The Nezu Museum

The Nezu Museum of Art was established in 1941 in the private residence of Kaichiro Nezu I (1860-1940), an industrialist who served as president of the Tobu Railway Company, to preserve and exhibit his collection of Japanese and Oriental antiques. Concerned about the outflow of Japanese artwork overseas after the Meiji era, Kaichiro collected an unusually wide range of items for a private collection, including paintings, calligraphy, sculpture, ceramics, lacquerware, textiles, and metalwork. In his later years, while enjoying tea ceremony under the name of Seizan, he collected tea utensils, which are also an important pillar of the collection. The collection currently contains over 7,600 items, including seven national treasures, 88 important cultural properties, and 94 important art objects.

The main building, designed by Kengo Kuma, was newly renovated and opened in 2009. In a space with a Japanese atmosphere, the museum holds seven exhibitions a year, each with a different theme, featuring a wide range of work from its collection. After the exhibitions, visitors can enjoy a stroll in the 17,000㎡ garden, which still retains remnants of the Nezu family's private residence.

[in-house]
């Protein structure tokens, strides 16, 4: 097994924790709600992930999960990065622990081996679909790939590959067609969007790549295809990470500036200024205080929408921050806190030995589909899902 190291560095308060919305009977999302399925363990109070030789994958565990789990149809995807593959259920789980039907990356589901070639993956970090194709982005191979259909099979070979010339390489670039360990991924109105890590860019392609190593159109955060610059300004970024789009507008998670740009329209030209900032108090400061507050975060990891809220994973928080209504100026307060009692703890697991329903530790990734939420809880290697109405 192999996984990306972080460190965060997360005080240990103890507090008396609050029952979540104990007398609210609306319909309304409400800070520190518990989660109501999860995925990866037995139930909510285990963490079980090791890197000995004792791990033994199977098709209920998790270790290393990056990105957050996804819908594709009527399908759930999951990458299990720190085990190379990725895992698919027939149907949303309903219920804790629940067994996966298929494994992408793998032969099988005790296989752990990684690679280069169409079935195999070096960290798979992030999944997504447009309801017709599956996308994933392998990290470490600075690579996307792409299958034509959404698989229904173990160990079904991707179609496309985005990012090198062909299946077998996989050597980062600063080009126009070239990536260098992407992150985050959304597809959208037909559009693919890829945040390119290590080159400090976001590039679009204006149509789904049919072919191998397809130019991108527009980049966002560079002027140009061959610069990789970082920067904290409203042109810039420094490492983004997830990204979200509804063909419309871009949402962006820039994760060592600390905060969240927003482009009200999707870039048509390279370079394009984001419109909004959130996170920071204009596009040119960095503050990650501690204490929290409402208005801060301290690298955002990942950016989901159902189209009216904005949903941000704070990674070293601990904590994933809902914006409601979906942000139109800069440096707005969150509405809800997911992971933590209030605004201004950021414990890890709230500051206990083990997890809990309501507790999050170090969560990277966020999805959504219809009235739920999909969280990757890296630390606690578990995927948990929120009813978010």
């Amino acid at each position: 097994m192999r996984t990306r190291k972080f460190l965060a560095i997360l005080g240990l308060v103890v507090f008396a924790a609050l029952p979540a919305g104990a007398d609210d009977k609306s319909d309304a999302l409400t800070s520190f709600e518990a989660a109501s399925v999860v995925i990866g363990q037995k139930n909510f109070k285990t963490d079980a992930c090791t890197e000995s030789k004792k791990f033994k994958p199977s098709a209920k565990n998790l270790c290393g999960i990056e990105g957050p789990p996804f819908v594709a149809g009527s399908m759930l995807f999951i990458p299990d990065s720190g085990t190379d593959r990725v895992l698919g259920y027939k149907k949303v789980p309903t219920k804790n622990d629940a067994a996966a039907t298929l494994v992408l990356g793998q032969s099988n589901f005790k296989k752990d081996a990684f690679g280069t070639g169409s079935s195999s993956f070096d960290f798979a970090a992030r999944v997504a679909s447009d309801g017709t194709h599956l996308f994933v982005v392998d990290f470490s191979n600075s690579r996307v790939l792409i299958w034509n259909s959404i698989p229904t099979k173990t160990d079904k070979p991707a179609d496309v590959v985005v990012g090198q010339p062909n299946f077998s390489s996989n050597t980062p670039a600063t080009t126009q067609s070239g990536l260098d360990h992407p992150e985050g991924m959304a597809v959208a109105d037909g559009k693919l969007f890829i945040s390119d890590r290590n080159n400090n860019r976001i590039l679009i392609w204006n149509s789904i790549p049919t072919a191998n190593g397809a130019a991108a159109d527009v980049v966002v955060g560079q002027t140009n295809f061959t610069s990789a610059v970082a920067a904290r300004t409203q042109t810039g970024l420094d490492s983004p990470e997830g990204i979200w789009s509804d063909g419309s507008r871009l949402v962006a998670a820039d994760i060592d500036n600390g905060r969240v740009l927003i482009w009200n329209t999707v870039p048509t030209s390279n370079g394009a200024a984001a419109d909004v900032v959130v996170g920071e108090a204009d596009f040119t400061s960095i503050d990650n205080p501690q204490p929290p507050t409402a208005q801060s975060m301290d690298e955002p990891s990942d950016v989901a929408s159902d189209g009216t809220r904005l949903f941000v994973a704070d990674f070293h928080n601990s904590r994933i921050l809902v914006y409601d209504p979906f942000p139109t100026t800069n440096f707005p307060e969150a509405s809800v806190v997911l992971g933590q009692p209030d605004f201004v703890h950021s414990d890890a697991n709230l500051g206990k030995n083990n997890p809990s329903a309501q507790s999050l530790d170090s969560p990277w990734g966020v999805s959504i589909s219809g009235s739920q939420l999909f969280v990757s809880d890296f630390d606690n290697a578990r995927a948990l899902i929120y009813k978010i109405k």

Disabled access

Closed on Monday
Open on a public holiday Monday but closed on the following day.
Closed during the New Year holidays and in between exhibitions.
Fee[Collection Exhibition] Adults ¥1100, University and High School Students ¥800. [Special Exhibition] Adults ¥1300, University and High School Students ¥1000, Junior High School Students and Under free.

Location: 6-5-1 Minami-Aoyama, Minato-ku, Tokyo 107-0062



8 minute walk from exit A5 at Omotesando Station on the Ginza, Hanzomon and Chiyoda lines.